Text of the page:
Now the time for openSUSE Desktop?

Whether you like it or not, few can argue that Ubuntu has the biggest slice of perceived Linux Desktop market. Yet it seems recently that there are some grumbling under breath about their manner of changes lately;

  • Changing default browser from Google to Yahoo!
  • Removal of Gimp
  • UbuntuOne (proprietary)
  • (possible) replacing on Netbook Remix with Google Docs
  • Mono

While the individual components in and of themselves may not be bad, the manner in which these decisions have been made is leaving a bad taste in some people’s mouths.

Another indicator of Ubuntu’s loss is the gain in Fedora! I don’t mean that to sound like I am downplaying what Fedora has done to the distro lately, merely the combination of Ubuntu’s grumblings and Fedora’s improvements have sone in Fedora’s growing popularity (according to DistroWatch and blog articles and such). Plus Fedora’s reputation regarding FOSS passion.

The problem is Fedora never has and still isn’t a stable-desktop orientated distribution (and why should they?).

OpenSUSE, on the other hand, IS a desktop orientated distribution, and a server-orientated distribution. It kinda sits in 2nd place in both categories.

One would think, NOW is the time for openSUSE to push itself as an alternative desktop environment for those that want to leave Ubuntu.

Question is whether or not openSUSE wants to.

Sits in his most comfortable chair, takes out the popcorn and waits for the usual suspect^W “experts” to show up


Changing default browser from Google to Yahoo!

(As long as they don’t change the default search engine from Firefox to Opera, maybe we’ll be fine and see another day … )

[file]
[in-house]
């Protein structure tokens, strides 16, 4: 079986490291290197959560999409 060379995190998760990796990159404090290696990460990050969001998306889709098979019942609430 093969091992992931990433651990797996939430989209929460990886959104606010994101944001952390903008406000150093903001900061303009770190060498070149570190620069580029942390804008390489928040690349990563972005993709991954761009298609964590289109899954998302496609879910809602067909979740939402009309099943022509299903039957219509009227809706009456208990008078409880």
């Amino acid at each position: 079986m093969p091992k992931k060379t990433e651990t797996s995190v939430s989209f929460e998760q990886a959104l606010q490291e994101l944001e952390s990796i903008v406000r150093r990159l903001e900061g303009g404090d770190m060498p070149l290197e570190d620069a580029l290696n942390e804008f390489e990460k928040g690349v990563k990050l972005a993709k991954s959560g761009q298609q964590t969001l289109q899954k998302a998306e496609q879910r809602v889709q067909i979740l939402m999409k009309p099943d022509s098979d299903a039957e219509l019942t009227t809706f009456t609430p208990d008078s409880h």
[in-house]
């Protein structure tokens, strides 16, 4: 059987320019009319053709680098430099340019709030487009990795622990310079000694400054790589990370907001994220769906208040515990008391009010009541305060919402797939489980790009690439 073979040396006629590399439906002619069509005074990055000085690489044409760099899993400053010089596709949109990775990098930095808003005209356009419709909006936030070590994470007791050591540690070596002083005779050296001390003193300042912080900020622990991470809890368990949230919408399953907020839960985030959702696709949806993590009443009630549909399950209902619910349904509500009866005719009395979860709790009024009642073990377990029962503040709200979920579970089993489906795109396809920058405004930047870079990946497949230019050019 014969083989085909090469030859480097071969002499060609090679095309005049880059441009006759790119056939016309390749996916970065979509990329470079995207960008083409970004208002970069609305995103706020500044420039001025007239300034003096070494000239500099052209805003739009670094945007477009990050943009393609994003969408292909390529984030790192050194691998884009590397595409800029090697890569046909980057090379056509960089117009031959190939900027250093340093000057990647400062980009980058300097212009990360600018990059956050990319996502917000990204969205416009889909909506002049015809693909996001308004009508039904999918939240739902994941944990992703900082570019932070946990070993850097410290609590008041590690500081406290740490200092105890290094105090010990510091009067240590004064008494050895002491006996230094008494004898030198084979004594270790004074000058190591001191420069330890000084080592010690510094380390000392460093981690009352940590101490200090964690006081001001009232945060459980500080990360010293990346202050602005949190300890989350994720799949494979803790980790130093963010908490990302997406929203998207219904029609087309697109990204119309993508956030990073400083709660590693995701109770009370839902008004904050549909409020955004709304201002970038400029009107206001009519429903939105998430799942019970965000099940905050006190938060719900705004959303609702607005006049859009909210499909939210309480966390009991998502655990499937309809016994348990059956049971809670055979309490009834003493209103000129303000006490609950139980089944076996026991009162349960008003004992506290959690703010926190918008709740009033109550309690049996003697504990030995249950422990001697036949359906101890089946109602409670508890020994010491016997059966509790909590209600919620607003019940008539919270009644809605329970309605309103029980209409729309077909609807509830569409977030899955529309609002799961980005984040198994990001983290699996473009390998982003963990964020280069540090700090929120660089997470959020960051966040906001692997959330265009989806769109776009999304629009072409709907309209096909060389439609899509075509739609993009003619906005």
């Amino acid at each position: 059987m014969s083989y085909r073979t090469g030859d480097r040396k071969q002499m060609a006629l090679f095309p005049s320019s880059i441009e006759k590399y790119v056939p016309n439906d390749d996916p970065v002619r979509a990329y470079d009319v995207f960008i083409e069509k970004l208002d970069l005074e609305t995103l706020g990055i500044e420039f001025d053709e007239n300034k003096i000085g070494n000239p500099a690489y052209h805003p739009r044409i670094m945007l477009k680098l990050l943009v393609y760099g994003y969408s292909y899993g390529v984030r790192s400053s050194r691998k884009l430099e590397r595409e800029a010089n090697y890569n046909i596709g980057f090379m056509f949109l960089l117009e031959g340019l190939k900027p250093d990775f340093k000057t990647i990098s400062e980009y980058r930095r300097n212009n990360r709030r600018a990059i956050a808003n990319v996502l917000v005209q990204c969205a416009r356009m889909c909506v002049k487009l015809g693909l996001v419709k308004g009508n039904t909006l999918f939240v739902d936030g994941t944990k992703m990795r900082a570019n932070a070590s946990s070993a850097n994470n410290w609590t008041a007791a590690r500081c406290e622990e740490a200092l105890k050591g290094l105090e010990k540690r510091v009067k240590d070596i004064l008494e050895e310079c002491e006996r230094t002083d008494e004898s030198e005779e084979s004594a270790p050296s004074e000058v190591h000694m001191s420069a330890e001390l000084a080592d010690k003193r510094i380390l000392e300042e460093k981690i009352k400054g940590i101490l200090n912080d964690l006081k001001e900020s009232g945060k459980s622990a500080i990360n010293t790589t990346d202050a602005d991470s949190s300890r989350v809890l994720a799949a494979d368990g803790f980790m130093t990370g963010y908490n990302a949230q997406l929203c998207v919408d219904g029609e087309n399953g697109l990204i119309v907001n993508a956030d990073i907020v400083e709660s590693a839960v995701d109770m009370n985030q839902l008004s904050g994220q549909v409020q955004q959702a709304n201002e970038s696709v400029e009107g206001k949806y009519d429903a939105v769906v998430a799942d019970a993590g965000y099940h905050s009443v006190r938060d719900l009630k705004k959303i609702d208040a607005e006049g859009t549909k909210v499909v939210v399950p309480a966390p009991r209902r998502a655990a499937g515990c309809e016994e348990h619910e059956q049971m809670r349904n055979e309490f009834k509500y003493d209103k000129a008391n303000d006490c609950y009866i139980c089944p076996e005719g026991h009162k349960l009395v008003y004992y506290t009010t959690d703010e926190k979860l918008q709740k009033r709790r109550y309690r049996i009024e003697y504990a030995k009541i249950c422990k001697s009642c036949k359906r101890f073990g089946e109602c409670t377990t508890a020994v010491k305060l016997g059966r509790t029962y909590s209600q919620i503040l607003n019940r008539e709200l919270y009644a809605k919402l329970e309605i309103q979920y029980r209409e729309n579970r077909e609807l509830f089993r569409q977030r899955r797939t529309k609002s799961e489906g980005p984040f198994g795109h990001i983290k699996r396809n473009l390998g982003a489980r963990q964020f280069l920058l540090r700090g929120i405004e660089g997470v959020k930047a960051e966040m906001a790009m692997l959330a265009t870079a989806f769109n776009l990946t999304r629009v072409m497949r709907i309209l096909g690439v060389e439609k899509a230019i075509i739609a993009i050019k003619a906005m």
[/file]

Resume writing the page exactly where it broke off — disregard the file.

rotfl! You got me there!


  • they changed the default firefox search engine from Google to Yahoo

I’m also not quite sure on this one.

Did I miss something and *Buntu removed it or why is it amongst the examples of “bad moves”?

If the answer to my first question is “no”, you should reconsider, otherwise somebody might really “get you” on that one, too.

No, Mono is still involved though it is seen by some as a bad move.

I haven’t heard any official word, but there was talk about Banshee replacing Rythmbox and I’m in a couple of the threads that have popped up regarding that.

So I guess it should be more like

  • Inclusion of Mono (for some) and increasing reliance of Mono-based apps over existing solutions in spite of Mono/Microsoft patent fears.

Personally I am not anti-Mono (heck, I use openSUSE Gnome, where anything that can be Mono-based is.), but some people feel they are being railroaded and the decision to keep (and build) the Mono applications as default irks some… or a few very vocal users.

On Tue, 2010-02-09 at 17:06 +0000, dragonbite wrote:
> Whether you like it or not, few can argue that Ubuntu has the biggest
> slice of perceived Linux Desktop market. Yet it seems recently that

Actually I can prove that in my opinion, you are correct.


Well I can understand the move to mono a little as they are dropping GIMP for fspot and its pitiful image editor… the worst bit about 10.04
And the move to yahoo also makes sense.
And as for ubuntu one, let it be proprietary whatever.

What about Ubuntu coming with UbuntuOne software (whatever it’s called) installed by default to connect to a proprietary server system?

I think less people would have an issue if UbuntuOne was open source, or if it was something easily opt-ed into post-installation (repositories), or the system could be pointed to or connected to a choice of cloud storage systems (DropBox, etc.)

I dont have an issue with it, let em do as they please.